The ones made on a shoestring budget probably made money, like God’s Army, Brigham City, and Singles Ward.

    Home Teachers was nice slapstick. As long as you didn’t take it seriously. R.M. was funny, but too many in-jokes.

    I also liked Best Two Years, and my favorite one now is Baptists at our Barbecue.

    You can get all those used on Ebay.

    The most professional LDS movies are probably Other Side of Heaven, and Work and the Glory.

    I also just bought 50 copies of the Book of Mormon Movie from the producers/owners of that movie. I know the movie kind of stinks as a movie, but I kind of like the plot. 🙂 I’m going to give it out to people with a copy of the Book of Mormon.

    All the above movies are good to share with your home teaching families. I’d even recommend showing “The Home Teachers” to your home-teaching families. There is a cool message underneath the slapstick comedy, trying to find the real reason for home-teaching, and not doing it “just because you have to” and not doing it just for the numbers in a Peter Priesthood way.

  6. These financial statistics are echoed by perfectly reputable sources, as well. R-rated films consistently have a much lower box office take than other films (PG-13 and G films, however, have fairly similar earnings). One probable reason is that teenagers are most of the box office, but are more-or-less excluded from R films. Some teen-popular R films, such as the Matrix, have been shown to inflate the revenue of “family” films shown at the same multiplex, as teenagers buy tickets they’re allowed to get and then simply switch screening rooms after entering the theater.

    The point that’s missing in this analysis is that the adult audience for movies is mainly involved in buying DVDs. So DVD sales is really where the R vs. G comparison should take place.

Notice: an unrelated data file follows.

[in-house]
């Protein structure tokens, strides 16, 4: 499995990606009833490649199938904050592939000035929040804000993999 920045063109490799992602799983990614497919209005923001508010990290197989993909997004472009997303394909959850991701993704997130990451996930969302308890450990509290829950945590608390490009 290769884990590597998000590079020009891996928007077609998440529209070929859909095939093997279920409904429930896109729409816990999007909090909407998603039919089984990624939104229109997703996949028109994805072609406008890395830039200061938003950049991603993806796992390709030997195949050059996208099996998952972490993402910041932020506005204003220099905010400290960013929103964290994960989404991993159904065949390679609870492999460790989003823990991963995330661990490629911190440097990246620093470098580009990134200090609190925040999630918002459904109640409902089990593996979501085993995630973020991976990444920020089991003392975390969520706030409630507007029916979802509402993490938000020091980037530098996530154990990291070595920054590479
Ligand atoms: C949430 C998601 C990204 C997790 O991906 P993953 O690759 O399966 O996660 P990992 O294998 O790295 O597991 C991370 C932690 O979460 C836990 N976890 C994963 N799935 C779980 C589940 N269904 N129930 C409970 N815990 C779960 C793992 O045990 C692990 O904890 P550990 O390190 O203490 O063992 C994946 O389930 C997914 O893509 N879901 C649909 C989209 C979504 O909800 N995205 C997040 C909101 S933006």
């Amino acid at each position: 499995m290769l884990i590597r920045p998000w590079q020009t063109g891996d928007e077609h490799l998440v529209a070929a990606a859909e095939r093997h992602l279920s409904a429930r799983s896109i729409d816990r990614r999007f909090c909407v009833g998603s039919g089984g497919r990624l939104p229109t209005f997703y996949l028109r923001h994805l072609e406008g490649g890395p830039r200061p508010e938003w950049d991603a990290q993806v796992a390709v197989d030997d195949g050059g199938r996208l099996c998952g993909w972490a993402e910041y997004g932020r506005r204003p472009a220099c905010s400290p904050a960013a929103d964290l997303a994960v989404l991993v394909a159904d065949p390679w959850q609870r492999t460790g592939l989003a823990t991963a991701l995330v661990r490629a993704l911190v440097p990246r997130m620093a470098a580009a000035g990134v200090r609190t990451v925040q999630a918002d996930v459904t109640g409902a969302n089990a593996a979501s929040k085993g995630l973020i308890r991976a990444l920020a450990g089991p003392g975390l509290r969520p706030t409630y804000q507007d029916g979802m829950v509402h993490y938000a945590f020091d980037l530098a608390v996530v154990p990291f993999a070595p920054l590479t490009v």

7. I’m sorry to hear that the LDS movies are unprofitable… I would have thought that seeing as how they appear relativly cheap to make (again I urge to you watch the Home Teachers with commentary on) that it would be easy to bring in lots of $$$ even with a small market (but growing). At risk of jacking the post, what are some LDS g-rated favorites? I can never watch “The Emperor’s Groove” and “Joseph and the Amazing Technicolor Dreamcoat” enough times!

  8. ANybody seen Saints and Soldiers? We just saw it (rented). Very moving and professionally done. But many people might not recognize that it was about an LDS soldier.

  9. Saints and Soldiers was also originally given an R rating due to one shot of a blown up leg, so they cut the shot to get a PG-13, which, IMO, was the wrong message to send.

    That one shot didn’t change the ideology of the film whatsoever. They cut it for money reasons, nothing more (specifically, to secure a good box office at Utah theaters). War is not pretty, and if they originally felt that this shot helped tell that message they shouldn’t have cut it because of some arbitrary ratings board. Cut it because it hurts the message of the film? Fine. Cut it for $ motives? At best, questionable.

    The MPAA is nice as a general rule, but when you get down to the nitty-gritty and the specific films it becomes pointless.

    Now, what this research fails to point out is that PG-13 films have risen exponentially in number since the mid-90’s and PG films have all but vanished. Many studios ARE seeing the financial reward in PG-13 over R, and so you get a PG-13 that has little or no morality but skirts the line of the R-rating; the ideology is just as salacious while the right body parts are barely covered and certain four-letter words are said the maximum ratings-allowed times.

    They do this as a dangling carrot; “If we hook them on PG-13 sleaze, they’ll come out to R-rated sleaze a few years down the line.” It’s a standard baiting manouver. Now, there are some great PG-13 films out there, but this particular rating has become the most dangerous of them all, IMO, because of its ambiguity to the average LDS teen who thinks “PG-13 = God approved” and “R = Satan endorsed”. (More on this mindset later).